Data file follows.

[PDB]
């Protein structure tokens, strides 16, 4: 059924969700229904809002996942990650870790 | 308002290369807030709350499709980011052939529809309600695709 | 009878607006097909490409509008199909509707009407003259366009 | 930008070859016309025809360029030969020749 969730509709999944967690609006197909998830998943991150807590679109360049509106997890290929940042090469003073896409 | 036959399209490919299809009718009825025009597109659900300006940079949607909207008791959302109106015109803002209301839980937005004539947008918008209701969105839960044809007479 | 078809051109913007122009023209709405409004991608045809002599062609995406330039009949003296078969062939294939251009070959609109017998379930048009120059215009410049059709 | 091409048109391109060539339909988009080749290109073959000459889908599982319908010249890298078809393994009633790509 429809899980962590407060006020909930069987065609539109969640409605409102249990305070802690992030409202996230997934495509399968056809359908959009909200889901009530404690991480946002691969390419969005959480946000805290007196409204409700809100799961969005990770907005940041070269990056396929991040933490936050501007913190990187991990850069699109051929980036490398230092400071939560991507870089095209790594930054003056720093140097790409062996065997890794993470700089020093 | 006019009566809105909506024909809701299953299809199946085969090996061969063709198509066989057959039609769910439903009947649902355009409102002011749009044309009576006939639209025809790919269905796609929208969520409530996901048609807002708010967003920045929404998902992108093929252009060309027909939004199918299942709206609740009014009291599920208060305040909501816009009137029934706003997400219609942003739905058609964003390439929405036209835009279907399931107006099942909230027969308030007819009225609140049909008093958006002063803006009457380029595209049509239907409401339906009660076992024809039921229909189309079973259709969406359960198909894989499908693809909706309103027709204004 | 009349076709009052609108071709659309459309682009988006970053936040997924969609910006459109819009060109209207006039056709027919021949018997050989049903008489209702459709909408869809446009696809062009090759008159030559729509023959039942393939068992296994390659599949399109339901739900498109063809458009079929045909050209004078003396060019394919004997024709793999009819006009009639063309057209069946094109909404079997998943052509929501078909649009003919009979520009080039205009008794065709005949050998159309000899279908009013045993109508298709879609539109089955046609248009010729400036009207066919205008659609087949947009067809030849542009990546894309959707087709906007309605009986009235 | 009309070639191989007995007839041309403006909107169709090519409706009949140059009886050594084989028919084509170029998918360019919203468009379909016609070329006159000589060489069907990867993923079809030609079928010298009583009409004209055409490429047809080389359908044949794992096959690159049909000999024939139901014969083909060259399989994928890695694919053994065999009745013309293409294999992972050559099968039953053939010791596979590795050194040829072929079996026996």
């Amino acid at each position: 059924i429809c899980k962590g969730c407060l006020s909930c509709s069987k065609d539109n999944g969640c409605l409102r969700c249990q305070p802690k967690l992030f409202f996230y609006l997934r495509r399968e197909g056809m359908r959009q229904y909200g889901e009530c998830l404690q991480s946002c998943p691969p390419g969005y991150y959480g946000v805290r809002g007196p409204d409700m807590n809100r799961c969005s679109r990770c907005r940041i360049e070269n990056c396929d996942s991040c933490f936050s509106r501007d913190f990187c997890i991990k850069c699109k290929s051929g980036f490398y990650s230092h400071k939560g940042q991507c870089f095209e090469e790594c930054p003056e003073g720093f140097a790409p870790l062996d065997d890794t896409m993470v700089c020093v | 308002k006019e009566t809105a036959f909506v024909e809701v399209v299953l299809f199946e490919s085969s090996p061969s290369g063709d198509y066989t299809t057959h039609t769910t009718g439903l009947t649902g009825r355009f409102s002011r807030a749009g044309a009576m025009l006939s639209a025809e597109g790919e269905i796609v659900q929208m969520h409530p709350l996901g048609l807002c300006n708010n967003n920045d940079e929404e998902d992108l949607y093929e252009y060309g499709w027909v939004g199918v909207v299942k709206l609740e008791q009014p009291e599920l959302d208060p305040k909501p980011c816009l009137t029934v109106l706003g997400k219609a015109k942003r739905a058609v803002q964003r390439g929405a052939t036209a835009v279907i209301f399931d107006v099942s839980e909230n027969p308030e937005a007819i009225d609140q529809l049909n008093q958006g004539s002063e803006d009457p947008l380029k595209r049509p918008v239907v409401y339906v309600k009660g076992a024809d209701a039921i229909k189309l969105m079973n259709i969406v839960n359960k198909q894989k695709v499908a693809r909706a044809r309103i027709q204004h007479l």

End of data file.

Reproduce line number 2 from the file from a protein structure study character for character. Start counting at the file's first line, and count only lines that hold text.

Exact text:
């Protein structure tokens, strides 16, 4: 059924969700229904809002996942990650870790 | 308002290369807030709350499709980011052939529809309600695709 | 009878607006097909490409509008199909509707009407003259366009 | 930008070859016309025809360029030969020749 969730509709999944967690609006197909998830998943991150807590679109360049509106997890290929940042090469003073896409 | 036959399209490919299809009718009825025009597109659900300006940079949607909207008791959302109106015109803002209301839980937005004539947008918008209701969105839960044809007479 | 078809051109913007122009023209709405409004991608045809002599062609995406330039009949003296078969062939294939251009070959609109017998379930048009120059215009410049059709 | 091409048109391109060539339909988009080749290109073959000459889908599982319908010249890298078809393994009633790509 429809899980962590407060006020909930069987065609539109969640409605409102249990305070802690992030409202996230997934495509399968056809359908959009909200889901009530404690991480946002691969390419969005959480946000805290007196409204409700809100799961969005990770907005940041070269990056396929991040933490936050501007913190990187991990850069699109051929980036490398230092400071939560991507870089095209790594930054003056720093140097790409062996065997890794993470700089020093 | 006019009566809105909506024909809701299953299809199946085969090996061969063709198509066989057959039609769910439903009947649902355009409102002011749009044309009576006939639209025809790919269905796609929208969520409530996901048609807002708010967003920045929404998902992108093929252009060309027909939004199918299942709206609740009014009291599920208060305040909501816009009137029934706003997400219609942003739905058609964003390439929405036209835009279907399931107006099942909230027969308030007819009225609140049909008093958006002063803006009457380029595209049509239907409401339906009660076992024809039921229909189309079973259709969406359960198909894989499908693809909706309103027709204004 | 009349076709009052609108071709659309459309682009988006970053936040997924969609910006459109819009060109209207006039056709027919021949018997050989049903008489209702459709909408869809446009696809062009090759008159030559729509023959039942393939068992296994390659599949399109339901739900498109063809458009079929045909050209004078003396060019394919004997024709793999009819006009009639063309057209069946094109909404079997998943052509929501078909649009003919009979520009080039205009008794065709005949050998159309000899279908009013045993109508298709879609539109089955046609248009010729400036009207066919205008659609087949947009067809030849542009990546894309959707087709906007309605009986009235 | 009309070639191989007995007839041309403006909107169709090519409706009949140059009886050594084989028919084509170029998918360019919203468009379909016609070329006159000589060489069907990867993923079809030609079928010298009583009409004209055409490429047809080389359908044949794992096959690159049909000999024939139901014969083909060259399989994928890695694919053994065999009745013309293409294999992972050559099968039953053939010791596979590795050194040829072929079996026996």